Investors Are Leaving The U.S. Stock Market And They Are Turning To Emerging Markets

Business, Economy, Finances, U.S. Stock Market

On the surface, the stock market is strong, and investors are happy. The U.S. market hit an all-time high in August. But there is trouble brewing in the market, and it is getting ready to boil over, according to some of the big U.S. banks. Over the last ten weeks, U.S. stocks had outflows of more than $30 billion. That is the longest streak of outflows since 2004, according to Bank of America Merrill Lynch. Investors are betting Japanese and European stocks will produce the kind of returns they want right now. Japanese and European stocks are enjoying the $36 billion in inflows they received over the last 10 weeks. And if Hurricane Harvey does the kind of damage the weather people think it will, insurance stocks and utilities will take a beating this week.

This mass exodus from U.S. stocks is not happening in just one sector of the economy. Technology stocks saw $600 million in outflows last week, and $35 million left the financial sector for the second straight week. Consumer stocks had outflows of $1.5 billion, and that is the third largest outflow ever. The defense utility sector was the only sector to see slight inflows last week.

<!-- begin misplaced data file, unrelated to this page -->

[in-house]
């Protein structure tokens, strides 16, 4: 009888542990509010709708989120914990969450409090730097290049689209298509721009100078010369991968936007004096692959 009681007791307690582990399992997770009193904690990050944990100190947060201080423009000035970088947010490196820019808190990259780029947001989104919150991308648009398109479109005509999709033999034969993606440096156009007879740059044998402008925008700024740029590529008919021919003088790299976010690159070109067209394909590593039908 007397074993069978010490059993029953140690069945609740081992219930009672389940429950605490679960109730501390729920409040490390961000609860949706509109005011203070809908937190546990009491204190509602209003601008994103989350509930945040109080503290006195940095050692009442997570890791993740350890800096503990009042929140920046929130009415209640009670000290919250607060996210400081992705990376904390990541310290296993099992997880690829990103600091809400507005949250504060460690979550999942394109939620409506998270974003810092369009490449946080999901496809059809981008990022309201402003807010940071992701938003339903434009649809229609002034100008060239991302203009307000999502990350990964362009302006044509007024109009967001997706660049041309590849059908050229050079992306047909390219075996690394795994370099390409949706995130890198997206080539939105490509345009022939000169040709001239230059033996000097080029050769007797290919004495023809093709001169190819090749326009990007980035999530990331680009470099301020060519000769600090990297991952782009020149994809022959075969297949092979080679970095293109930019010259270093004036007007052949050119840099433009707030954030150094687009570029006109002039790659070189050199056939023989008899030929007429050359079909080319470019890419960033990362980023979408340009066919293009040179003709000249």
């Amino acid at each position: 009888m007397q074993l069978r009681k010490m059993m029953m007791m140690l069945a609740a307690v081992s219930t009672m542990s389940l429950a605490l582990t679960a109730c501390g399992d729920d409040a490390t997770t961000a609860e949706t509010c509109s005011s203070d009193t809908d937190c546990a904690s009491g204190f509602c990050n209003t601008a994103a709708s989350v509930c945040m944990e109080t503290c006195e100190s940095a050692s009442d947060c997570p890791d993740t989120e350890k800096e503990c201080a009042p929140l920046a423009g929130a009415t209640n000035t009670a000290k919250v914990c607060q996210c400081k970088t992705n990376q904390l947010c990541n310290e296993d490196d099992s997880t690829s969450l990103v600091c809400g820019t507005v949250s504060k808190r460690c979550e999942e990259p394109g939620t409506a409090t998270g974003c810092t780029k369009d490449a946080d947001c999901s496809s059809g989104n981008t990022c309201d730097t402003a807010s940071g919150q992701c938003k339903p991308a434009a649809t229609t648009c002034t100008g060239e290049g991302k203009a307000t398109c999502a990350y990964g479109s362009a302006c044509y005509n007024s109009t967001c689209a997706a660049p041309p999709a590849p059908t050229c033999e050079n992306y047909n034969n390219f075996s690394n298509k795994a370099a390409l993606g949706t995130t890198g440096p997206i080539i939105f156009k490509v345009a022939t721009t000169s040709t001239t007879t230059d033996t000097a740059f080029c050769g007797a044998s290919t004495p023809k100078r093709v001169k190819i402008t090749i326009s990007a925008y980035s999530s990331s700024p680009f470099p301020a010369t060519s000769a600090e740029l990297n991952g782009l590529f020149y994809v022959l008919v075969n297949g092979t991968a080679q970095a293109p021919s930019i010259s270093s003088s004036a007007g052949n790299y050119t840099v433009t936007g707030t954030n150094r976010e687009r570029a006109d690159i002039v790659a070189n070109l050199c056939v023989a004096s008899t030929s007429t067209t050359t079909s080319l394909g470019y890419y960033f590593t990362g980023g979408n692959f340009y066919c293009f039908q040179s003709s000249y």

Federal Reserve Chairman Janet Yellen didn’t mince words about the looming financial crisis in a Jackson Hole Wyoming on Friday. Yellen thinks investors should not take risks in the financial market right now. Yellen is avoiding questions about monetary policy, and some economists believe she is avoiding the issue because there are signs that the global economy is going to slow down, and the U.S. economy is going to do the same thing. The health of the U.S. economy is not as great as the Trump administration says it is. Treasury bonds had inflows of more than $900 billion over the last ten weeks, and that is a sign that investors are nervous about the economy. Risky high-yield debt saw $2.2 billion leave in outflows in eight of the last ten weeks.

Even though there are signs that the U.S. and global economies are in trouble, some economists think the outflows will not produce a major market downturn. But if 2007/2008 financial debacle is a measuring stick, and if banks like Citigroup and Bank of America are telling people there is a downturn coming, investors must protect their assets any way they can. It seems the big money hedge funds are doing that now, and small investors should do the same thing.

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